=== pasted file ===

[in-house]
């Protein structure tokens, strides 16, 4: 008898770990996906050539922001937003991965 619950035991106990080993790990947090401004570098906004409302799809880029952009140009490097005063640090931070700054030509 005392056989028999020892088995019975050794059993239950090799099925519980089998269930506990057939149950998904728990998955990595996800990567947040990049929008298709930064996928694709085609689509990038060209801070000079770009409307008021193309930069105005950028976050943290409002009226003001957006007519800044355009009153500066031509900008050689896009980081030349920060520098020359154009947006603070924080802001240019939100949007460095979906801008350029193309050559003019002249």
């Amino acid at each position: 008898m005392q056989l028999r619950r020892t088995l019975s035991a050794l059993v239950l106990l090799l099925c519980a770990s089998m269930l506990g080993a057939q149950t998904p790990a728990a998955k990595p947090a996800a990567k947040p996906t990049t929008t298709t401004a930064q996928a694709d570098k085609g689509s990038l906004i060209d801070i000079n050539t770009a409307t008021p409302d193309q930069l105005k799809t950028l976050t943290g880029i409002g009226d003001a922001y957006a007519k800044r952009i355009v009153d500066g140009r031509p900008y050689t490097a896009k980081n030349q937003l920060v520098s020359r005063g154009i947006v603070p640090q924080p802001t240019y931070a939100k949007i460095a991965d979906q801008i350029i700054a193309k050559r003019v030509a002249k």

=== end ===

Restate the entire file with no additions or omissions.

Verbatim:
[in-house]
């Protein structure tokens, strides 16, 4: 008898770990996906050539922001937003991965 619950035991106990080993790990947090401004570098906004409302799809880029952009140009490097005063640090931070700054030509 005392056989028999020892088995019975050794059993239950090799099925519980089998269930506990057939149950998904728990998955990595996800990567947040990049929008298709930064996928694709085609689509990038060209801070000079770009409307008021193309930069105005950028976050943290409002009226003001957006007519800044355009009153500066031509900008050689896009980081030349920060520098020359154009947006603070924080802001240019939100949007460095979906801008350029193309050559003019002249």
């Amino acid at each position: 008898m005392q056989l028999r619950r020892t088995l019975s035991a050794l059993v239950l106990l090799l099925c519980a770990s089998m269930l506990g080993a057939q149950t998904p790990a728990a998955k990595p947090a996800a990567k947040p996906t990049t929008t298709t401004a930064q996928a694709d570098k085609g689509s990038l906004i060209d801070i000079n050539t770009a409307t008021p409302d193309q930069l105005k799809t950028l976050t943290g880029i409002g009226d003001a922001y957006a007519k800044r952009i355009v009153d500066g140009r031509p900008y050689t490097a896009k980081n030349q937003l920060v520098s020359r005063g154009i947006v603070p640090q924080p802001t240019y931070a939100k949007i460095a991965d979906q801008i350029i700054a193309k050559r003019v030509a002249k």